Over the next 10-15 minutes, guys who missed it live trickled back into the clubhouse, some aware of what had happened, others who were not. Over and over again, I saw looks of disbelief, amazement, and happiness. I can’t say for sure if other guys had tears of joy welling up in their ducts, but I know I did. At the very least, everyone was giddy about what we had just seen.
Of course, as always happens in a baseball clubhouse, the jokes began. One player said that he was going to stay up all night voting for Nava to make the All-Star team. Another suggested that Nava was now the frontrunner for AL Rookie of the Year.
Underlying everything was the simple fact that EVERYONE liked this guy, and the energy the moment created was unlike anything I’ve seen in a clubhouse setting. Guys were truly overjoyed at Nava’s success.
Perhaps because of the goofy grins of satisfaction, Salem rocked Frederick on Saturday night 8-1. Right as the game was starting, Nava connected on another extra-base hit, a double, and finished the game 2-4. He went 2-4 again at Fenway Park on Sunday, cracking another double and driving in another run. Two games: 4-8 (.500), 2 doubles, 1 homer, 5 RBI. In the big leagues. For the Boston Red Sox.
Of course, there’s the Salem connection. Nava played 29 games for the Salem Sox in 2009, hitting .339 with one homer (a game-tying two-run blast with two outs in the ninth in Lynchburg–Salem won the game in 15 innings). His 29 games played spanned nearly two months in June through August, part of which was spent on the DL with a muscle strain. Even after he got completely healthy, it was sometimes tough for him to break into the lineup, for he lacked ‘prospect’ status and other guys needed their ABs. But when he played, he produced. And when he was promoted to double-A, he raked in Portland as well.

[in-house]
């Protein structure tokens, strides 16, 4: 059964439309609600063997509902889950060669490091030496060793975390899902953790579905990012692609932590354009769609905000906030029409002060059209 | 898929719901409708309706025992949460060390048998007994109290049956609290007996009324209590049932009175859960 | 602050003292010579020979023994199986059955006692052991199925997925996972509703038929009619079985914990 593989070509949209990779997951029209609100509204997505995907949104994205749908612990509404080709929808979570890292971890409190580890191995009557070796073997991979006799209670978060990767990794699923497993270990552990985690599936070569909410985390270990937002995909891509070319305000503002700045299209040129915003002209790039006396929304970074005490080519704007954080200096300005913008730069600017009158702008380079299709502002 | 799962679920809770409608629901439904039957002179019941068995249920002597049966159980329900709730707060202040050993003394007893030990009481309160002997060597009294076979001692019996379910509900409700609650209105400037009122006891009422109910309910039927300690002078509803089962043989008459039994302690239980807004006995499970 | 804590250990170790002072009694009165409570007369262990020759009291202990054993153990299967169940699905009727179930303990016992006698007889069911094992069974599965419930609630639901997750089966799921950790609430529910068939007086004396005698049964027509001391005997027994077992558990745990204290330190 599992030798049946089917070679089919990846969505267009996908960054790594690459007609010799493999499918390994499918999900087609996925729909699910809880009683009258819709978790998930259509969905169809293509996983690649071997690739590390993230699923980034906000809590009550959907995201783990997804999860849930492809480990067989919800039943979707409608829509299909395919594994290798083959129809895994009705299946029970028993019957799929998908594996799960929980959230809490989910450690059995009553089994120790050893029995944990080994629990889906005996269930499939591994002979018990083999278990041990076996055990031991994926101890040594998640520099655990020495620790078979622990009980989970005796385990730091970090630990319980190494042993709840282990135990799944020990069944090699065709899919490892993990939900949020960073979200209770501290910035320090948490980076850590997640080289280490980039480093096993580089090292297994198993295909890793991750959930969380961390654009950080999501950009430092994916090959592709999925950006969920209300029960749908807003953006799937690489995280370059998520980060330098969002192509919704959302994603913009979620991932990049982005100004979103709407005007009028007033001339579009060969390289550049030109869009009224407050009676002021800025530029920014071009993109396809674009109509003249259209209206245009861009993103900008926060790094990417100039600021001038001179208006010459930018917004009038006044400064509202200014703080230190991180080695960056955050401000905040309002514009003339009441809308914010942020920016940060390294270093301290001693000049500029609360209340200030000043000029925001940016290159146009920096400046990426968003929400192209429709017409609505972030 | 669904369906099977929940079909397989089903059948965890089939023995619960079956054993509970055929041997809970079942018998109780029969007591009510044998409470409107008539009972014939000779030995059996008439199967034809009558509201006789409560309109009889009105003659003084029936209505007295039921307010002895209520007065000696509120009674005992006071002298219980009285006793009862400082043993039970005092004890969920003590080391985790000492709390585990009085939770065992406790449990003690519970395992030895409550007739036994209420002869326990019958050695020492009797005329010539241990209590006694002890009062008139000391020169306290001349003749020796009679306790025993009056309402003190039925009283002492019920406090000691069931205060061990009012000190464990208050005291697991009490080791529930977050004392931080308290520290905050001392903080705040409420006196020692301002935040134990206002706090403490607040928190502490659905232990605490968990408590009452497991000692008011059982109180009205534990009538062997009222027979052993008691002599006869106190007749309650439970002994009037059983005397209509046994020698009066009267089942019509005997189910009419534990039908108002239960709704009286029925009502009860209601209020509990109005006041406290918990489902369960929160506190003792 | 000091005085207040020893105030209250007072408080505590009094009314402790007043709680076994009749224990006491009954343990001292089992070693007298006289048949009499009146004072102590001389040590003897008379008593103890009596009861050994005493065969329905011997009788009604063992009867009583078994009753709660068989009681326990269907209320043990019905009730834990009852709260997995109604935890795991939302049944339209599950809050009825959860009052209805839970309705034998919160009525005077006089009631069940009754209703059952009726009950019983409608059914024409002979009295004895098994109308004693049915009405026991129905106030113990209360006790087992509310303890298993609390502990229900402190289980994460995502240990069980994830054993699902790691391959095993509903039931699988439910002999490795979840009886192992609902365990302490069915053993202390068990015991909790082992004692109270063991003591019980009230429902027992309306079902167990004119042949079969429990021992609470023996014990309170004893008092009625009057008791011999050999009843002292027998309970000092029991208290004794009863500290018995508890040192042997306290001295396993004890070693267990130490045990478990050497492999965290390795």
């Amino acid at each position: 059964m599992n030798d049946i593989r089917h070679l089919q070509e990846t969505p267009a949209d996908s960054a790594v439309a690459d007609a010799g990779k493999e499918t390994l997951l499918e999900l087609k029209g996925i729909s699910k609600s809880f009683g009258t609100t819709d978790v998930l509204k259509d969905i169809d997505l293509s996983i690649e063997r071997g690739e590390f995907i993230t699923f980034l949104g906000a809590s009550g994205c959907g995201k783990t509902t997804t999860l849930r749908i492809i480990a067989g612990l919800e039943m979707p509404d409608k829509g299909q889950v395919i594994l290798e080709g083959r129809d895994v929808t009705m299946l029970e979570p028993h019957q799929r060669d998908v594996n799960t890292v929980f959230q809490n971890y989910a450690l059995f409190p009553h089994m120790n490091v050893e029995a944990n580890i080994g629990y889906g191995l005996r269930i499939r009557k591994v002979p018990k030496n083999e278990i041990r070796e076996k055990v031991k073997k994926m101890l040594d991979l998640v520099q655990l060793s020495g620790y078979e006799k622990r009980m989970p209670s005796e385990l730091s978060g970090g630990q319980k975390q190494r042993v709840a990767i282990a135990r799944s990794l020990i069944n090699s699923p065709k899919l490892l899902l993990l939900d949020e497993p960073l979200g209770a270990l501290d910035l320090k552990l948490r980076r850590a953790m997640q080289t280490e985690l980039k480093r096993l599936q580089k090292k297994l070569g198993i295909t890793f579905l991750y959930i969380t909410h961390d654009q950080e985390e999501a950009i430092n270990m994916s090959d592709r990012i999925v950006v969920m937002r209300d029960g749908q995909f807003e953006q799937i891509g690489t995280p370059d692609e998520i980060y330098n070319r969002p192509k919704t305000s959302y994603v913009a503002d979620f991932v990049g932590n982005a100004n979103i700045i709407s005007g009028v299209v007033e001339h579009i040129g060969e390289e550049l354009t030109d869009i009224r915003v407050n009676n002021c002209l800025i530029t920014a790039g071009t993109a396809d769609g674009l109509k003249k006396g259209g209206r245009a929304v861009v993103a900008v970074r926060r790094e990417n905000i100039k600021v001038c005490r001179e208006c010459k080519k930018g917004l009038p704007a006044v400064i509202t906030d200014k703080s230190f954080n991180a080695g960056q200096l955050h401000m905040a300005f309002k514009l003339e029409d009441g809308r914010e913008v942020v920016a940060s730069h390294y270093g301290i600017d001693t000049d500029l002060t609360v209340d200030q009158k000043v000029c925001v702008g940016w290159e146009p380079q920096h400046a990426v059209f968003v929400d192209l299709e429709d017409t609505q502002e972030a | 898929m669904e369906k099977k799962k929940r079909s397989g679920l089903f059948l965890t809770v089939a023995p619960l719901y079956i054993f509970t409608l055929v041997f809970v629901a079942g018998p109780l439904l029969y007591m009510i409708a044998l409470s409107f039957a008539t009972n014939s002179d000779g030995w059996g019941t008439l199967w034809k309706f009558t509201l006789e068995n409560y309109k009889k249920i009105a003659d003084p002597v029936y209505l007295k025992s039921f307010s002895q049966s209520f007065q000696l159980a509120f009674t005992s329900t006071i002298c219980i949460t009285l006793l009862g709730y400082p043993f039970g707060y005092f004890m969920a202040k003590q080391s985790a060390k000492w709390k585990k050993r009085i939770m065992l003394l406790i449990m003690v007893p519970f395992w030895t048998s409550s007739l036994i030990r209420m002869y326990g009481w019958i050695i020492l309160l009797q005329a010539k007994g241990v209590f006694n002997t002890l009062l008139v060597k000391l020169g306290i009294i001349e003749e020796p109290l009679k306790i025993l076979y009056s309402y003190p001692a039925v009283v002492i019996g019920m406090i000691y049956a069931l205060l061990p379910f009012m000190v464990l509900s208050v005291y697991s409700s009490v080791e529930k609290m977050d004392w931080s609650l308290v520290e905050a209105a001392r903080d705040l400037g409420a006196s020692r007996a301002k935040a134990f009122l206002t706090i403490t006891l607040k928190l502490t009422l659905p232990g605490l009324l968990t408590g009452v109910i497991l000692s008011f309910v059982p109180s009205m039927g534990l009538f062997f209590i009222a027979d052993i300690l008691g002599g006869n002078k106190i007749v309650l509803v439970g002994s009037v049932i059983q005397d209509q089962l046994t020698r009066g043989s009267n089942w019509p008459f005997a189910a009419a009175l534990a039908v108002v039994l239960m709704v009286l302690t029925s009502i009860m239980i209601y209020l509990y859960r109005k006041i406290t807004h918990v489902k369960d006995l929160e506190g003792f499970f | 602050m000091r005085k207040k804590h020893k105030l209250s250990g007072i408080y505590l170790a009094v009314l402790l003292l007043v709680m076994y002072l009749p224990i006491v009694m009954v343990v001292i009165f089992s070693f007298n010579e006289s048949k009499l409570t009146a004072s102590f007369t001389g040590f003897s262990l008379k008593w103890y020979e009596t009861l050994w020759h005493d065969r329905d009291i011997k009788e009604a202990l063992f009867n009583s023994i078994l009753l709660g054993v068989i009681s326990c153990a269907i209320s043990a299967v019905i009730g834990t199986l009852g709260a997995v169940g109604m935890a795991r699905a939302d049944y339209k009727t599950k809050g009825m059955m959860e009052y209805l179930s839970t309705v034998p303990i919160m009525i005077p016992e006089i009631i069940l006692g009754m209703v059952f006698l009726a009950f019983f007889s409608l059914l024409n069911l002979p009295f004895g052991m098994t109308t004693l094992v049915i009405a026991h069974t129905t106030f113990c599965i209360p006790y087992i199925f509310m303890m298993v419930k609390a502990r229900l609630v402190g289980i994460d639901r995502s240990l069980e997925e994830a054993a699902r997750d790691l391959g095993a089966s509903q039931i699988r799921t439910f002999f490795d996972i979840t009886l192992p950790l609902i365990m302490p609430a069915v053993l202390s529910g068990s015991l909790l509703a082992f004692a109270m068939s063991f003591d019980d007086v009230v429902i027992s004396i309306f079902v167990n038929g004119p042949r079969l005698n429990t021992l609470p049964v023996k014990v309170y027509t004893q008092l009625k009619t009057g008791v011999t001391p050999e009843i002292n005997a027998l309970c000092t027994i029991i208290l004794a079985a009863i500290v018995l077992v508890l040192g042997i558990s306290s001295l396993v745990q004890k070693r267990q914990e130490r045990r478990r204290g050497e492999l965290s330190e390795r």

At 27 years old, it is imperfect to call him a kid. But regardless of age, height, background, or previous standing, Nava has ascended to the Show with a youthful exuberance that could keep him there for a good while. Hitting .300 or better would not hurt either.
He’s leading off for Terry Francona’s club tonight. At the top of the lineup card, he’s taller than he’s ever been.
Meanwhile, here in the Roanoke Valley, the Salem Sox open up their penultimate series of the first half. The Red Sox have won six straight games over the Wilmington Blue Rocks dating back to April, and trailing by three and a half games with six to play, the Sox have little margin for error.